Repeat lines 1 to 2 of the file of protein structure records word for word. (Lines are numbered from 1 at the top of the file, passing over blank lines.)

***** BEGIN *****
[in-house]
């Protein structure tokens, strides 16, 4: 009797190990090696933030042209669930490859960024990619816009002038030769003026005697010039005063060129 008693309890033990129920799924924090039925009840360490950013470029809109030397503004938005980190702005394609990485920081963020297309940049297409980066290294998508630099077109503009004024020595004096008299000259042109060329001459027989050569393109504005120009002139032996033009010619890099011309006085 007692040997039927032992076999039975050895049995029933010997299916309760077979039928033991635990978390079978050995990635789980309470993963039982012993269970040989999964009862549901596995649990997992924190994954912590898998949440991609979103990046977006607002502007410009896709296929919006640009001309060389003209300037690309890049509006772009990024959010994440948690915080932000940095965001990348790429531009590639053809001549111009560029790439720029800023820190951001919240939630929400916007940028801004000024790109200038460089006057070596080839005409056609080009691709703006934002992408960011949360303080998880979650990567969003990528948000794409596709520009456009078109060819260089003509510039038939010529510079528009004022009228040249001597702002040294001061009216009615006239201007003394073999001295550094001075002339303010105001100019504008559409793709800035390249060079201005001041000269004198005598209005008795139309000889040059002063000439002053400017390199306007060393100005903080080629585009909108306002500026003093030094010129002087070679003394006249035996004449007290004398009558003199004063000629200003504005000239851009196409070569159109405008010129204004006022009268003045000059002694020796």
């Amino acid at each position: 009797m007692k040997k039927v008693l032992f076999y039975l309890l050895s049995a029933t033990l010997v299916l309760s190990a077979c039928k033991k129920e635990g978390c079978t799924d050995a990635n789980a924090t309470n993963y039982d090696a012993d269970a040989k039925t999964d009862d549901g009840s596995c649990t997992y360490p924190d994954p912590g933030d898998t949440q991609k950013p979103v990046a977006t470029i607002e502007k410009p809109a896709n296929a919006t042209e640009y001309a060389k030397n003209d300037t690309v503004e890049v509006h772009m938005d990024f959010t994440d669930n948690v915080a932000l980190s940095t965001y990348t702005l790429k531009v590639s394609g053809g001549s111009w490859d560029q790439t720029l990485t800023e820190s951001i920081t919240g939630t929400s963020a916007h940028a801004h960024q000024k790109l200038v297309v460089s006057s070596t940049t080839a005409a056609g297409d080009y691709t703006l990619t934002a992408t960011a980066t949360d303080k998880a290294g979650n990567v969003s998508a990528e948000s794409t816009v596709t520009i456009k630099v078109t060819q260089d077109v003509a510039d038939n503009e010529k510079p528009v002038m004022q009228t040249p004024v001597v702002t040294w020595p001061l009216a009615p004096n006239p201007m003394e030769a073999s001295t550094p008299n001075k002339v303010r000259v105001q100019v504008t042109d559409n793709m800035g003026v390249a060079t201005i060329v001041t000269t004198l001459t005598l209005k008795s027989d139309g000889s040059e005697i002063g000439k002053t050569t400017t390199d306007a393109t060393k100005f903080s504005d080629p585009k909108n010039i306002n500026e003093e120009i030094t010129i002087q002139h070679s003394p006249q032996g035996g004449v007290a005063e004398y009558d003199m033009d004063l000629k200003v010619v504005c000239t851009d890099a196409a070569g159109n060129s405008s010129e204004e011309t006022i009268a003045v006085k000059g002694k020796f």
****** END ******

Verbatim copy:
[in-house]
């Protein structure tokens, strides 16, 4: 009797190990090696933030042209669930490859960024990619816009002038030769003026005697010039005063060129 008693309890033990129920799924924090039925009840360490950013470029809109030397503004938005980190702005394609990485920081963020297309940049297409980066290294998508630099077109503009004024020595004096008299000259042109060329001459027989050569393109504005120009002139032996033009010619890099011309006085 007692040997039927032992076999039975050895049995029933010997299916309760077979039928033991635990978390079978050995990635789980309470993963039982012993269970040989999964009862549901596995649990997992924190994954912590898998949440991609979103990046977006607002502007410009896709296929919006640009001309060389003209300037690309890049509006772009990024959010994440948690915080932000940095965001990348790429531009590639053809001549111009560029790439720029800023820190951001919240939630929400916007940028801004000024790109200038460089006057070596080839005409056609080009691709703006934002992408960011949360303080998880979650990567969003990528948000794409596709520009456009078109060819260089003509510039038939010529510079528009004022009228040249001597702002040294001061009216009615006239201007003394073999001295550094001075002339303010105001100019504008559409793709800035390249060079201005001041000269004198005598209005008795139309000889040059002063000439002053400017390199306007060393100005903080080629585009909108306002500026003093030094010129002087070679003394006249035996004449007290004398009558003199004063000629200003504005000239851009196409070569159109405008010129204004006022009268003045000059002694020796």